Yolanda Renee King, 14, the only grandchild of the Rev. Martin Luther King Jr., took the stage in front of an at times enthusiastic, at times emotional crowd to deliver the keynote speech at Clemson University’s 41st annual Dr. Martin Luther King Jr. Commemorative Keynote Program in the Brooks Center for the Performing Arts on January 17.
In contrast to the fact her grandfather’s name is uttered in the same breath with American immortals like George Washington, Paul Revere, and Benjamin Franklin, her youth was a reminder that the triumphs and tragedy of his story played out not nearly so long ago.
“I am honored to welcome Yolanda King to Clemson,” said Clemson President Jim Clements in his opening remarks. “Yolanda is an author, a passionate speaker and a difference maker who not only brings much-needed attention to important issues but also seeks to find solutions. We are fortunate to have her with us tonight to share her thoughts and perspective.”
King was accompanied by her mother, Arndrea Waters King, the wife of Martin Luther King III, who sat in the audience as her daughter delivered a 30-minute speech with confidence, humor and a concise tone that belied her years.
She began her speech by thanking the organizers with the Harvey and Lucinda Gantt Multicultural Center, who invited her to the event, and noting that Clemson is celebrating the 60th anniversary of its integration.
“I salute all of the African Americans who were the first students to integrate schools, colleges and universities,” said King. “Many of them braved gauntlets of hate and violence just to get a decent education. But they walked the walk, and because of them, we have more freedom and educational opportunities than previous generations. The best we can do to honor them is to be courageous and work for improved opportunities for the young people of the next generation.”
King said that her paternal grandparents died before she was born, but she feels like she knows them well, having heard stories about them since she was a child. She has also studied their writings, listened to their speeches on tape and watched videos that show them in action.
“I feel that somehow, they are with me and that our spirits are joined in the quest for a just, loving and peaceful world,” King said to applause. “I am very proud to be their granddaughter, but I am also challenged by their inspiring legacy of vision, courage and their competent leadership. And I know that I’m not alone. Their examples belong to all of us. We are all challenged to carry forth their unfinished work.”
For her part in carrying forth, King said she feels called to campaign for social justice initiatives that fight homelessness, pollution, and most poignantly, gun violence, having lost not just her grandfather to it but also her great-grandmother, Alberta Williams King, who was shot and killed by a domestic terrorist as she sat at the organ of the Ebenezer Baptist Church in Atlanta six years after her son was assassinated.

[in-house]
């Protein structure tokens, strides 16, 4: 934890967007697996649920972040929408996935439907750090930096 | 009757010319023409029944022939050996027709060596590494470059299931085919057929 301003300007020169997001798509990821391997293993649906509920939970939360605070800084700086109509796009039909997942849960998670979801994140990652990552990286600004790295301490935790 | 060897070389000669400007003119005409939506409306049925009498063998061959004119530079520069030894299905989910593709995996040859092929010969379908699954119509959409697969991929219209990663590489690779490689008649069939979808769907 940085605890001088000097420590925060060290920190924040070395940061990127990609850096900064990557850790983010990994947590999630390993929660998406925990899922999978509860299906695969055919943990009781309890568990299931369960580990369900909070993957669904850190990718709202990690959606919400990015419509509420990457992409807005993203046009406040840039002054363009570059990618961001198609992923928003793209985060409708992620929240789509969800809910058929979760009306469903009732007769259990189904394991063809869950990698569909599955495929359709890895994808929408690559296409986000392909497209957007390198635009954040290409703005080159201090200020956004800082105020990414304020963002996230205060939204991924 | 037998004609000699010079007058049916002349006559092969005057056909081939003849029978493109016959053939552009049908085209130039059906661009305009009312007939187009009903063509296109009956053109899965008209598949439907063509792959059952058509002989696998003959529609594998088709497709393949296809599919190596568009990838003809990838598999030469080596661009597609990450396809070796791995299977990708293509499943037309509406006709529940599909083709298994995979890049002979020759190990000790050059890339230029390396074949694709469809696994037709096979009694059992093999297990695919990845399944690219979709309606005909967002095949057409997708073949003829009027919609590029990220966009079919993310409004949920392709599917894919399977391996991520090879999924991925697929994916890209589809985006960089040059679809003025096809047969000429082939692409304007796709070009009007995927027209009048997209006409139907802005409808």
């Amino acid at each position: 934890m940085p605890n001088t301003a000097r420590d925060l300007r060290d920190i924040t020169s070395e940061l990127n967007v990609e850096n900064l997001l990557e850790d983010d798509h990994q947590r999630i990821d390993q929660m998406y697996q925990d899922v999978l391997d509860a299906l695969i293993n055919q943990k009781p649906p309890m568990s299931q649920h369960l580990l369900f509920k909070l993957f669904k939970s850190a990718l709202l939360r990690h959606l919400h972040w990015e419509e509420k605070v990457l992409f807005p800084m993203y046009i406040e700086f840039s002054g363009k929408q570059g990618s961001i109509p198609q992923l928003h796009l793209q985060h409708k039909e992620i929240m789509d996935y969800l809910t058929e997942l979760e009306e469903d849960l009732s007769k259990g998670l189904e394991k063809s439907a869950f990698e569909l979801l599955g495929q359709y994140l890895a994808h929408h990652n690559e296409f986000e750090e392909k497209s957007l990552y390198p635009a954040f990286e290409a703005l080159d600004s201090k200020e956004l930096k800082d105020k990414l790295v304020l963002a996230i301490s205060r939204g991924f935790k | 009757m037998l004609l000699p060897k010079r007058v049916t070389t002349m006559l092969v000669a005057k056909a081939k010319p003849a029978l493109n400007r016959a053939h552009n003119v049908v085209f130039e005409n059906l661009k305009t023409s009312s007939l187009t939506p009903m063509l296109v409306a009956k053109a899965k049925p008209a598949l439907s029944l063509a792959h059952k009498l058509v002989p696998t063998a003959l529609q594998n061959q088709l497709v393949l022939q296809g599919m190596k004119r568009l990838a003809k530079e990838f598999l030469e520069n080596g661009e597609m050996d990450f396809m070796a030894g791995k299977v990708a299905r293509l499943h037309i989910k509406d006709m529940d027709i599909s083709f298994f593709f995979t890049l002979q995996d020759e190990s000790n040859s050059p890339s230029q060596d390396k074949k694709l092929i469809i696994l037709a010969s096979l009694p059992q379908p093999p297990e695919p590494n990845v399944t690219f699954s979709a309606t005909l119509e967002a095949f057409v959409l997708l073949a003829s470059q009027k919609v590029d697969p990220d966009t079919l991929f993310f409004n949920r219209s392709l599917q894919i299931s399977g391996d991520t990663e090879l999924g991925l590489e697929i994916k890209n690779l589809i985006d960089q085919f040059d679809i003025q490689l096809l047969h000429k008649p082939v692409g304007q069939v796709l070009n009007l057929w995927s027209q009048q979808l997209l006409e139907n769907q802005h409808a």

“Gun violence is very real to me,” King said to a hushed house. “Many people won’t take a 14-year-old seriously when it comes to addressing gun violence, but I know it is time for change, and it is my duty as an American to use the platform given to me by my grandparents’ sacrifices to uplift the voices of my peers.”
King said one quote from her grandfather comes to her mind in the wake of the country’s ongoing gun violence tragedies:
“‘We will be able to hew out of the mountain of despair a stone of hope,’“ she recited. “‘That is our call to action. Darkness cannot drive out darkness. Only light can do that. Hate cannot drive out hate. Only love can do that.’”
King said problems like gun violence can only be addressed by legislation reforms, which is why she’s made fighting for voting rights another one of her life missions.
“As my grandfather once said, ‘The most important step you can take is the short walk to the ballot box,’” said King. “That’s why he and my grandmother Coretta Scott King led the Selma to Montgomery March for Voting Rights in 1965.”
It’s in their honor, she said, that she has decided to take the torch passed down by her famous family and run with it.
“Even though I’m too young to vote, I am not too young to get involved.”
King said she is committed to educating herself and her peers about needed reforms in her home state of Georgia. She then suggested maybe it’s time to start a national discussion about lowering the voter age, noting that a person can vote at age 16 in about a dozen countries and jurisdictions, including Austria, Brazil, Argentina, Scotland, Wales, Ecuador and Nicaragua, among others
“Some people might think, well, 16 is pretty young. Do 16-year-olds really have the maturity to vote?” she asked. “My response simply is that maturity doesn’t automatically begin at any particular age. I know some young people who are better informed and more mature than older voters.”
King concluded her speech with a quote from her grandfather’s final book, “Where Do We Go From Here: Chaos or Community?”:
“On the one hand we are called to play the good Samaritan on life’s roadside; but that will be only an initial act. One day we must come to see that the whole Jericho road must be transformed so that men and women will not be constantly beaten and robbed as they make their journey on life’s highway. True compassion is more than flinging a coin to a beggar; it is not haphazard and superficial. It comes to see that an edifice which produces beggars needs restructuring.”
King said her parents have never pushed her into social activism. She decided on her own to do everything in her power to make her grandfather’s dream for the world a reality. It’s a legacy that could weigh heavily on someone so young, but King said she’s thankful for it, looking forward to the challenges ahead, and offered hope for the future to those in attendance of older generations.
“I’m 14 years old, and I’m just getting started.”